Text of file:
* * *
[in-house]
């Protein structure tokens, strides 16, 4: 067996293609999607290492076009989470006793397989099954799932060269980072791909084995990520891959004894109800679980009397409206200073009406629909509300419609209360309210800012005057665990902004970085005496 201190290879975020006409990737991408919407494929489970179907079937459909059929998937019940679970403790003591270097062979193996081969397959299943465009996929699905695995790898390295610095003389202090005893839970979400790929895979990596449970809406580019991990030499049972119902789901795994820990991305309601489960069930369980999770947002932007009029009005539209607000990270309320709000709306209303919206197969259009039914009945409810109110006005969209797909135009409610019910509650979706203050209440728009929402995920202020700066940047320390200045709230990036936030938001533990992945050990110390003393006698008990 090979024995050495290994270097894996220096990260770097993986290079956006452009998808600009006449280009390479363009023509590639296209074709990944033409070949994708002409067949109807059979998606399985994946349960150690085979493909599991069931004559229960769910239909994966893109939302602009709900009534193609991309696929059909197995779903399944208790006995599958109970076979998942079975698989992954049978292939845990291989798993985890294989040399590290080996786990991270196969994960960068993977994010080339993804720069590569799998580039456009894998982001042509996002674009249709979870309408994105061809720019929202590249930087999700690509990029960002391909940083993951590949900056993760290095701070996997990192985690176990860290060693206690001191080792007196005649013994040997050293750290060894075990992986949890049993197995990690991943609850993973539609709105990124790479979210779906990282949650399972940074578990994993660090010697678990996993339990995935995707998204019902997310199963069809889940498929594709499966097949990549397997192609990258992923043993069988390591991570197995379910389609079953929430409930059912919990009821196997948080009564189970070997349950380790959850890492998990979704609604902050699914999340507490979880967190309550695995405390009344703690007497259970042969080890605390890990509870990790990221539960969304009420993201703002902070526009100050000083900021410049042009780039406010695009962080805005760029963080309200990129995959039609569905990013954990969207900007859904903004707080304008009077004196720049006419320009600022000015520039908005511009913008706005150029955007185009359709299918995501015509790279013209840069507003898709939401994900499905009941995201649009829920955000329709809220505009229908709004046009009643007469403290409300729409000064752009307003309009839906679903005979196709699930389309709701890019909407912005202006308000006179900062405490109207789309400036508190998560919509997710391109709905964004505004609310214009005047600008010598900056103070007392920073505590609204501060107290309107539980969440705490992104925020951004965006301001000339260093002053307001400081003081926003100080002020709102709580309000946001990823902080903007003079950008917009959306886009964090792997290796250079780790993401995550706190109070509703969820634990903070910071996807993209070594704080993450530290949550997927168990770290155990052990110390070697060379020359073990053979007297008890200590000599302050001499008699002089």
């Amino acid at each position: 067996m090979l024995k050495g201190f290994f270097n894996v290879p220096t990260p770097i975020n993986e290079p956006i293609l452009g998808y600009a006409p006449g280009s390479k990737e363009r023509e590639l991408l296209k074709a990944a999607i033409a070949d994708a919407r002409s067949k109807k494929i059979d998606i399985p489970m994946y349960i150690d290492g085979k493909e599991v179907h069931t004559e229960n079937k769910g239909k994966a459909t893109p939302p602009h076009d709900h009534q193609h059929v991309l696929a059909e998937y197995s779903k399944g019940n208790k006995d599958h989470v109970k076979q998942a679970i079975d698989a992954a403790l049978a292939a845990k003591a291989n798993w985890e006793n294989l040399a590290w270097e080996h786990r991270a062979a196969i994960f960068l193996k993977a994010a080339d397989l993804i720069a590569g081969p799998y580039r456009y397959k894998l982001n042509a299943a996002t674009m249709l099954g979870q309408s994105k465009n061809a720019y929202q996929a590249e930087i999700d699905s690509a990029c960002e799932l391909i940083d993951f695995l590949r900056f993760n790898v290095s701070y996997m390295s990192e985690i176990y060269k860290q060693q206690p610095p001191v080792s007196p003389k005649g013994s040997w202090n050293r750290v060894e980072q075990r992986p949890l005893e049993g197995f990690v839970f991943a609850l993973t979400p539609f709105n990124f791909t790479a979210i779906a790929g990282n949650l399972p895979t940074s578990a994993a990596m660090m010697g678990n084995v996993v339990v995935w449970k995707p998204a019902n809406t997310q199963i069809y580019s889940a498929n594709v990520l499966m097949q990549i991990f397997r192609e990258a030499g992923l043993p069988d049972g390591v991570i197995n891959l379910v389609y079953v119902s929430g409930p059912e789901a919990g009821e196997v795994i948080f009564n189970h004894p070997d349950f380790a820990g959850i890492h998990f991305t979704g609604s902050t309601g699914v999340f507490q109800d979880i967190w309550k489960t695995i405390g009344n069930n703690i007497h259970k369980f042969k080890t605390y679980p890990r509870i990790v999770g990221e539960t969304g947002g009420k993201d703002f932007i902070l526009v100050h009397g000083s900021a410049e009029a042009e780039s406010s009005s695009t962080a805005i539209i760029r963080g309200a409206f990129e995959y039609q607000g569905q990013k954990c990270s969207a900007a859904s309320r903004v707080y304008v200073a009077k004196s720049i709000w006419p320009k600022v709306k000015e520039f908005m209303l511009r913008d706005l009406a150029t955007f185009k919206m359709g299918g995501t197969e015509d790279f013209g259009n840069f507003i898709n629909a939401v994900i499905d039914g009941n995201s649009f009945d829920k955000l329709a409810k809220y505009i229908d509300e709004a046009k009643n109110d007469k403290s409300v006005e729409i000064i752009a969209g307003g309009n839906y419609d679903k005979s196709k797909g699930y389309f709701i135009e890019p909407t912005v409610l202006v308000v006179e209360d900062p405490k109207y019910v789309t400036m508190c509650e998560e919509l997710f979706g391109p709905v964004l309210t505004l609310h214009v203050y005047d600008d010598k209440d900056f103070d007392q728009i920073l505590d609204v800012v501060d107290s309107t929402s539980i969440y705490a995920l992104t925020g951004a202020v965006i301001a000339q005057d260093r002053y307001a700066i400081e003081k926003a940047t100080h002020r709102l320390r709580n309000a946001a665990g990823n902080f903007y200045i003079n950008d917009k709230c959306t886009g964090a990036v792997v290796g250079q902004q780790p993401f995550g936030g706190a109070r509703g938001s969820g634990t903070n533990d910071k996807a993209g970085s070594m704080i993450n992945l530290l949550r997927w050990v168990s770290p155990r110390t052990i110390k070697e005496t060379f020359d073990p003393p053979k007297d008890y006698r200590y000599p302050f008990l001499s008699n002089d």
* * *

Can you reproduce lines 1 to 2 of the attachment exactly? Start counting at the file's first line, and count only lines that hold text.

[in-house]
């Protein structure tokens, strides 16, 4: 067996293609999607290492076009989470006793397989099954799932060269980072791909084995990520891959004894109800679980009397409206200073009406629909509300419609209360309210800012005057665990902004970085005496 201190290879975020006409990737991408919407494929489970179907079937459909059929998937019940679970403790003591270097062979193996081969397959299943465009996929699905695995790898390295610095003389202090005893839970979400790929895979990596449970809406580019991990030499049972119902789901795994820990991305309601489960069930369980999770947002932007009029009005539209607000990270309320709000709306209303919206197969259009039914009945409810109110006005969209797909135009409610019910509650979706203050209440728009929402995920202020700066940047320390200045709230990036936030938001533990992945050990110390003393006698008990 090979024995050495290994270097894996220096990260770097993986290079956006452009998808600009006449280009390479363009023509590639296209074709990944033409070949994708002409067949109807059979998606399985994946349960150690085979493909599991069931004559229960769910239909994966893109939302602009709900009534193609991309696929059909197995779903399944208790006995599958109970076979998942079975698989992954049978292939845990291989798993985890294989040399590290080996786990991270196969994960960068993977994010080339993804720069590569799998580039456009894998982001042509996002674009249709979870309408994105061809720019929202590249930087999700690509990029960002391909940083993951590949900056993760290095701070996997990192985690176990860290060693206690001191080792007196005649013994040997050293750290060894075990992986949890049993197995990690991943609850993973539609709105990124790479979210779906990282949650399972940074578990994993660090010697678990996993339990995935995707998204019902997310199963069809889940498929594709499966097949990549397997192609990258992923043993069988390591991570197995379910389609079953929430409930059912919990009821196997948080009564189970070997349950380790959850890492998990979704609604902050699914999340507490979880967190309550695995405390009344703690007497259970042969080890605390890990509870990790990221539960969304009420993201703002902070526009100050000083900021410049042009780039406010695009962080805005760029963080309200990129995959039609569905990013954990969207900007859904903004707080304008009077004196720049006419320009600022000015520039908005511009913008706005150029955007185009359709299918995501015509790279013209840069507003898709939401994900499905009941995201649009829920955000329709809220505009229908709004046009009643007469403290409300729409000064752009307003309009839906679903005979196709699930389309709701890019909407912005202006308000006179900062405490109207789309400036508190998560919509997710391109709905964004505004609310214009005047600008010598900056103070007392920073505590609204501060107290309107539980969440705490992104925020951004965006301001000339260093002053307001400081003081926003100080002020709102709580309000946001990823902080903007003079950008917009959306886009964090792997290796250079780790993401995550706190109070509703969820634990903070910071996807993209070594704080993450530290949550997927168990770290155990052990110390070697060379020359073990053979007297008890200590000599302050001499008699002089």